Since 1975, the United Nations Assembly has recognized March 8 as the date on which International Women's Day is commemorated. In 2023, the UN established as its motto 'For an inclusive digital world: Innovation and technology for gender equality'.

This year matches the theme of the 67 Commission on the Status of Women (CSW67 (2023): 'Innovation and technological change, and education in the digital age to achieve gender equality and the empowerment of all women and girls', which is held from March 6 to 17. 

To commemorate this day, the effects of the digital gender gap in the growth of social and economic inequalities.

"All over the world, girls and women make up only a third of science, technology, engineering and mathematics students. In the tech sector, men outnumber women by a ratio of two to one. In Artificial Intelligence, only one in five workers is a woman”, stated the Secretary General of the United Nations, Antonio Guterrez at the installation of CSW67 2023.

International Women's Day seeks to analyze the importance of protecting the rights of women and girls in digital spaces and addressing gender violence online due to new communication technologies.  

Inequalities and technological gaps

The Internet and technology in general have opened up new opportunities and spaces for participation for women. However, this has also become a place to perpetuate existing dynamics of gender inequality and bias. 

Currently, inequalities in digital skills are evident between men and women, such as low access to technologies. To this is added the risks that women suffer from all kinds of online violence.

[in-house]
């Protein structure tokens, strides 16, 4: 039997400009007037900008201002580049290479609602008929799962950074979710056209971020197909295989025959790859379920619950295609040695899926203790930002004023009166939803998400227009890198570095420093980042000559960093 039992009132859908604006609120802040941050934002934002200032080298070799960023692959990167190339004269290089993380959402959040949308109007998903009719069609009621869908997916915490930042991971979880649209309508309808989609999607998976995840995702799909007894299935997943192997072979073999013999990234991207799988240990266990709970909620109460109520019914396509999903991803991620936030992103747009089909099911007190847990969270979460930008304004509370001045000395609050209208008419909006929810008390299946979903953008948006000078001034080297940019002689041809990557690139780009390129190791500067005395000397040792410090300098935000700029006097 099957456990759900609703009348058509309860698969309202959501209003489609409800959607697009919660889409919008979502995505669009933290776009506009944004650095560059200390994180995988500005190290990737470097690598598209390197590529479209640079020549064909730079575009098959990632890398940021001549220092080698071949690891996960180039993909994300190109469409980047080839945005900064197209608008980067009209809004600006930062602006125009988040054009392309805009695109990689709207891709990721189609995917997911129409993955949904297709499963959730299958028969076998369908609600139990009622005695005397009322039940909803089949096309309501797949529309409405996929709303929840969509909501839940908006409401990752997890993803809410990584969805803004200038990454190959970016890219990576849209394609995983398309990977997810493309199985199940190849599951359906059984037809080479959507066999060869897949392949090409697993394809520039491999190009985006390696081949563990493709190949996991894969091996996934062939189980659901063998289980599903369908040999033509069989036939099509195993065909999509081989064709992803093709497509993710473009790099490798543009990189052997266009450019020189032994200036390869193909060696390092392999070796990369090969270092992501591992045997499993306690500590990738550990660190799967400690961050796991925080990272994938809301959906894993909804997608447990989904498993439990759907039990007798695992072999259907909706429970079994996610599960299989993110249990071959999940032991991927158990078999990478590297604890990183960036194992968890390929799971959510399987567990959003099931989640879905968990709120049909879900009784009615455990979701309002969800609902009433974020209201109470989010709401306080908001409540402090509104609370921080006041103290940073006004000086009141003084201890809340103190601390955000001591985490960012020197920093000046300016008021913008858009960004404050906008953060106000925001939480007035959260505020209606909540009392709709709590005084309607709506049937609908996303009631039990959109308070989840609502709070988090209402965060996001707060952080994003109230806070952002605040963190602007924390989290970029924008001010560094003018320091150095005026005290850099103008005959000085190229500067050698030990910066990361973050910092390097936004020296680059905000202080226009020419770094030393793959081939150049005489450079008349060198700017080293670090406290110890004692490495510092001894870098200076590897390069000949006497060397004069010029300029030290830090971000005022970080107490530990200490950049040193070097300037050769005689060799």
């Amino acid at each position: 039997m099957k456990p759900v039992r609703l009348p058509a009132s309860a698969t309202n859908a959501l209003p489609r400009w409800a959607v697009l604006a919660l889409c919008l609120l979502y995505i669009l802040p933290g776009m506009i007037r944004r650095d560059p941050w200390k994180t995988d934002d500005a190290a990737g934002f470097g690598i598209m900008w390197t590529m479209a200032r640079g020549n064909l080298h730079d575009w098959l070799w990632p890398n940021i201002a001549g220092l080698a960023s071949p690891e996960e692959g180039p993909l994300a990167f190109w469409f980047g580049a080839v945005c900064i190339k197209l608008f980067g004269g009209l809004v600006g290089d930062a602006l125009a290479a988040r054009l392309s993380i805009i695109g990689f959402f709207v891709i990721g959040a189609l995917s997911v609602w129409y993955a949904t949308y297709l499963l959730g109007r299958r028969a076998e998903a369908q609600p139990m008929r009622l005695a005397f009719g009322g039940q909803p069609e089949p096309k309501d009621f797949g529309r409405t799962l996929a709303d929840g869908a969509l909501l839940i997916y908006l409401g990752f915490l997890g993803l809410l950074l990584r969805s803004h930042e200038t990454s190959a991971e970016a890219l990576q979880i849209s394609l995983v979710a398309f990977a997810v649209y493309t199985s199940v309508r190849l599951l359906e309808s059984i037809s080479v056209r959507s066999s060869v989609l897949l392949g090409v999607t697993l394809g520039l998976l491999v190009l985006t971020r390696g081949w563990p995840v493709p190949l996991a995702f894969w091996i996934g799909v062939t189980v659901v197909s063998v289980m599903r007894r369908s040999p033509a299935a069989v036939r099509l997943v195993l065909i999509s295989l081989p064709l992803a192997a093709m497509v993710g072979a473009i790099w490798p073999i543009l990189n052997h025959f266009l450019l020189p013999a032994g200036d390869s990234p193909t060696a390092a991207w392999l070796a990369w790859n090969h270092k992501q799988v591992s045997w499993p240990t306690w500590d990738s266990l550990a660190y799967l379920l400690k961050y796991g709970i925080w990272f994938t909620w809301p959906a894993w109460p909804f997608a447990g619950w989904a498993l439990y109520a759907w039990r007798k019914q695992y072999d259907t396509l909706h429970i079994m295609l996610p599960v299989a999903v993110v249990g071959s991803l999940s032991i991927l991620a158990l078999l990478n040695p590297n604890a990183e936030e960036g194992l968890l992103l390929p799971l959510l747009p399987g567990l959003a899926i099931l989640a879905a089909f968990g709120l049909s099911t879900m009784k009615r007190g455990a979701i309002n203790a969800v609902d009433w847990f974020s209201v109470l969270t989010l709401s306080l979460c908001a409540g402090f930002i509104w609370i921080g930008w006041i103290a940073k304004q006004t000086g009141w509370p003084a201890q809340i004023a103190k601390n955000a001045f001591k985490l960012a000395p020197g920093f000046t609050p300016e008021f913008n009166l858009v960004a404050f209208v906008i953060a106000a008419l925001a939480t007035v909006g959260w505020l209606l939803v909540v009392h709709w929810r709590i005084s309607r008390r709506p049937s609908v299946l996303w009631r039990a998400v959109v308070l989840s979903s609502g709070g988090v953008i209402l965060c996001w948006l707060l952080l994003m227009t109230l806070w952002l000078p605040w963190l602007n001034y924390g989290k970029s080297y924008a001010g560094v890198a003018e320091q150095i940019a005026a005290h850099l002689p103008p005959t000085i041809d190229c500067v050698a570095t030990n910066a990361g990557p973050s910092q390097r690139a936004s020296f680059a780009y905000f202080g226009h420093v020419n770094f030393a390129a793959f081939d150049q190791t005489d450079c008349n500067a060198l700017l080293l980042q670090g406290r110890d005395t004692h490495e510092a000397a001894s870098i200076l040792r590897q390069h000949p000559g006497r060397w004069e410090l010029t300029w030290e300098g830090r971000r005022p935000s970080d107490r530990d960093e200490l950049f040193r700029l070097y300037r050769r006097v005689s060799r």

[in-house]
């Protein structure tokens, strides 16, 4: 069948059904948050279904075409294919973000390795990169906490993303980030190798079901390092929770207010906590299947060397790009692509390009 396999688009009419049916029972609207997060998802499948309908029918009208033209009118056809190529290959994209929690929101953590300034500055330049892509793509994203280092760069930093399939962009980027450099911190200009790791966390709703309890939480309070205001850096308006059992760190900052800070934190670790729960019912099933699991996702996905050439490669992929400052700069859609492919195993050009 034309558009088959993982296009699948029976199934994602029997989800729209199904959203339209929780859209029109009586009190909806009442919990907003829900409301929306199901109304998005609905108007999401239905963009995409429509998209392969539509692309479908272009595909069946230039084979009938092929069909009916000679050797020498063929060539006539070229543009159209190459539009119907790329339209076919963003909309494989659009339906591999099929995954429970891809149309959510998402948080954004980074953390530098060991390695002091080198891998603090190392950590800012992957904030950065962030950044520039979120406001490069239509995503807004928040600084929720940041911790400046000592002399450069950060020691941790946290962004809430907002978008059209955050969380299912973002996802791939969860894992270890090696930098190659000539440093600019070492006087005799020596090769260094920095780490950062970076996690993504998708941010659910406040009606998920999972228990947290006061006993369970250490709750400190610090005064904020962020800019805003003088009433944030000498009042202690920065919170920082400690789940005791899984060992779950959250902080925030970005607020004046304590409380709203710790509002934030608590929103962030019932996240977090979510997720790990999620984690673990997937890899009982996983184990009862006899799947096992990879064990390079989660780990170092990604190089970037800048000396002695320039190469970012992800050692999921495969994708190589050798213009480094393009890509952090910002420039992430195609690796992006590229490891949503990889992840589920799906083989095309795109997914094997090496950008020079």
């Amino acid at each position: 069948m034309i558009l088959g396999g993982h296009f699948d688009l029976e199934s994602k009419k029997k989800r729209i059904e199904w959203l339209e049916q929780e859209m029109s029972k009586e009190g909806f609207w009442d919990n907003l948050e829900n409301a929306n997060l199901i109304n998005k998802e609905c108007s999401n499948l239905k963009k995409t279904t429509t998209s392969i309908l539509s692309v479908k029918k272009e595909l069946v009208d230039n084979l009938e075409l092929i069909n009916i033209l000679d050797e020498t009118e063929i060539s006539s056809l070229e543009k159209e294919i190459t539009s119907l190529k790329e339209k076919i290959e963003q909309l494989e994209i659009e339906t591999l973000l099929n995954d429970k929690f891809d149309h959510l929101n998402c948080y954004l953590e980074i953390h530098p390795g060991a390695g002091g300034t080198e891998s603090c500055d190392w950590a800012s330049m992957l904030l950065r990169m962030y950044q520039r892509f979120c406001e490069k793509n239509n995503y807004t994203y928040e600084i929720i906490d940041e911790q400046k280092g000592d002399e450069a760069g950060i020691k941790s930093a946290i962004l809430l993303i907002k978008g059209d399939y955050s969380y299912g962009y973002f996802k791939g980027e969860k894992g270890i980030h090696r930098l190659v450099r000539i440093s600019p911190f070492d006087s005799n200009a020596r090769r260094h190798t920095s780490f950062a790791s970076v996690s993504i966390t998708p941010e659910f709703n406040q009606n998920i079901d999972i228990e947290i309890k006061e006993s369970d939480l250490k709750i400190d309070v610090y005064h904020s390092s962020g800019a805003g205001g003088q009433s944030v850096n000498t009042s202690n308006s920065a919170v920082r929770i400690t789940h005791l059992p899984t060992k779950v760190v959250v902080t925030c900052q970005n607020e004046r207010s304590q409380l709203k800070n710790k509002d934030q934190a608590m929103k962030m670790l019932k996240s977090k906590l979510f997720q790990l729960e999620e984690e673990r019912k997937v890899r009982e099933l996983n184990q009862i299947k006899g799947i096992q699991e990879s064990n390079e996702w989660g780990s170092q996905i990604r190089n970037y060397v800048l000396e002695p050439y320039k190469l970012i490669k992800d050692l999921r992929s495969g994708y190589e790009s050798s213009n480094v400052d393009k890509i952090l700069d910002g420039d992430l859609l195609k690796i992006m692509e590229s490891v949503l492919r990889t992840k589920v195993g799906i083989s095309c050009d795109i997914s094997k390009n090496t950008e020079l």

According to the UN, women are 25% less likely to have digital skills needed to take advantage of technology. Hence the importance of an equality-based approach to STEM education. 

"Women are 18% less likely than men to own a smartphone, and less to access or use the Internet. Just last year, 259 million more men than women connected to the Internet., explained Sima Bahous, Executive Director of UN Women during the installation of CSW67 2023

And added that “only 28% of engineering graduates and 22% of Artificial Intelligence workers globally are women”

A global report of 133 Artificial Intelligence systems revealed that 43% reproduce sexist prejudices. 

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Online and offline gender violence

In the last 5 years, the voices of feminists, women human rights defenders and journalists from Latin America and the Caribbean have been gaining space in the digital territory and on social networks.

But at the same time, gender violence has increased such as cyberbullying, identity theft, smear, defamation, xenophobic, racist and sexist comments, among others. 

This is what the latest report saysOnline gender violence against women with a public voice. Impact on freedom of expression', who agrees that these spaces for participation are accompanied by violence that in most cases go beyond virtuality. 

Women journalists and human rights defenders are the target of threats and violence against their freedom of expression. 

In the case of Latin America and the Caribbean, the growth of this violence is due to the so-called fourth wave feminism, which has opened the conversation on issues such as the debate on the decriminalization and legalization of abortion, legislative policies and greater representation of women in policy.